It's high time versatile Ranger rides again

BY Willy Williamson. Nov 17 04:00 am

Back in the early ’90s, I mentioned to my friend, Joey Pasternak, that I was looking for a cheap used dirt bike to ride around at our cabin, near Grand Beach.

Apparently there was an old Honda in his friend’s barn — and it was probably for sale. The journey led us to Pasternak’s hometown of Ethelbert, located about 370 kilometres northwest of Winnipeg and 60 km north of Dauphin.

We wound up in Ethelbert about mid-afternoon at an old farm with a huge old barn. Pasternak’s friend led us into the dark barn. Way in the back, surrounded by old tractors and a few beat-up pickup trucks, the guy pulled a dirty tarp off an old motorcycle — and angels started singing.

It wasn’t a Honda at all but, rather, a 1974 Suzuki TC185 Ranger.

Despite being a bit dusty, it appeared to be in near-new condition. The odometer read less than 500 miles. It had been ridden around the farm for one summer, then parked in the barn. It hadn’t run since 1976.

Needless to say, I bought it for the full asking price of $300.

It was a long day of driving and nearly midnight by the time Pasternak dropped me and the bike off at home, but I was up early the next morning, excited to get it running.

My older brother, Allen, came over and we cleaned up the bike together. We made a trip to a local motorcycle dealer and picked up some two-stroke oil, a new battery and a spark plug. The fuel tank was a bit rusty inside, so I cleaned it up the best I could and also replaced the fuel line.

With the new battery installed, I let Allen have the honours, and with just a short push of the starter button, the old Suzuki roared to life. We cheered in unison, and once the bike warmed up, we took turns touring the nearby trails on this classic time machine. We were both in our early 30s at the time, and had a blast riding it.

Although only a 185cc, it is a two-stroke, and easily goes 100 km/h. It feels best, however, at about 80 km/h — smooth and straight, as I recall. It has full lights, the electric starter, a horn and a chrome rack on the back. The Ranger designation also means it has the optional high-low transmission. An additional shift lever on the side of the transmission case allows you to choose high or low, effectively making the five-speed transmission a 10-speed.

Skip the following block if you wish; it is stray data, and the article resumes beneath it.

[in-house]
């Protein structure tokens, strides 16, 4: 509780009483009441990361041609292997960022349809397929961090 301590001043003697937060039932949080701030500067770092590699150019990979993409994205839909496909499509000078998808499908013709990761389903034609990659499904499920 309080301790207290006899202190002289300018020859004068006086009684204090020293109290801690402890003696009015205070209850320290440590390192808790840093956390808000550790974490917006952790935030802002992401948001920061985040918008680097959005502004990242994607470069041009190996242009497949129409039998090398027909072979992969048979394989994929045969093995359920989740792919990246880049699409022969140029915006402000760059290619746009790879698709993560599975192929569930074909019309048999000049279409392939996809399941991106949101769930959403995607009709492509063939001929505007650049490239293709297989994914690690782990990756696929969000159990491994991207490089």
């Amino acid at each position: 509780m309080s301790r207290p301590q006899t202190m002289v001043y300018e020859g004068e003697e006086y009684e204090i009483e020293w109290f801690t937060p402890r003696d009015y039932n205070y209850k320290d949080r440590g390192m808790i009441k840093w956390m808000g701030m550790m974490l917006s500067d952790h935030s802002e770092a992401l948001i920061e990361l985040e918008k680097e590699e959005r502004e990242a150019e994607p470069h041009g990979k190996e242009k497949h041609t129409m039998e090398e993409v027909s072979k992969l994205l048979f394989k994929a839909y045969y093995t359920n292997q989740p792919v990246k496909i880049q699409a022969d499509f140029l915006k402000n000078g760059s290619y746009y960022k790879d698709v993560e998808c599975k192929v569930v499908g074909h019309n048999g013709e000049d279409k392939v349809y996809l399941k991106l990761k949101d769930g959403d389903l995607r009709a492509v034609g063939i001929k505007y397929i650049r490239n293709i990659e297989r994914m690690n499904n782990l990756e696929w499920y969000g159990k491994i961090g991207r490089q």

Back then, new tires were installed before I did any serious riding, and for three solid summers I rode that little Suzuki all around Grand Beach Provincial Park. It was dirt-cheap to insure, extremely reliable and ridiculously fun. One hot summer day while tooling down the trail in the thick forest, I came upon a huge black bear sitting on his butt, eating his lunch. He was only about two metres away from me when I hammered on the back brake, made a rapid U-turn and blazed back in the opposite direction.

This was long before GoPro cameras, but the memory easily replays in my mind’s eye as if it happened yesterday.

We sold that little cabin back in about 2004, and it’s been more than 10 years since I’ve ridden the old Suzuki. But it has been stored in our heated shop for all those years. Cosmetically, it still looks pretty good; back in the day, the gas tank was painted, and it has held up great. The tires have cracked, and the boot on the carburetor looks like it has dried up.

But it is still entirely complete.

My goal last winter was to get it back into mint shape. Well, that never happened, but I did pull it into the main shop.

Now, thanks to a buddy who recently lent me a motorcycle lift — I’ve got newfound enthusiasm for the project. This restoration should be easy on the wallet, and also easy on the back.

There’s something so perfect about an old two-stroke bike like this. It is smooth on the highway and beyond fun in the tight trails. You’d never ride it fast — it won’t let you — but it purrs along at a steady pace and has given me countless hours of riding enjoyment.

I’ve always called the bike Ranger — and it’s high time Ranger rides again.

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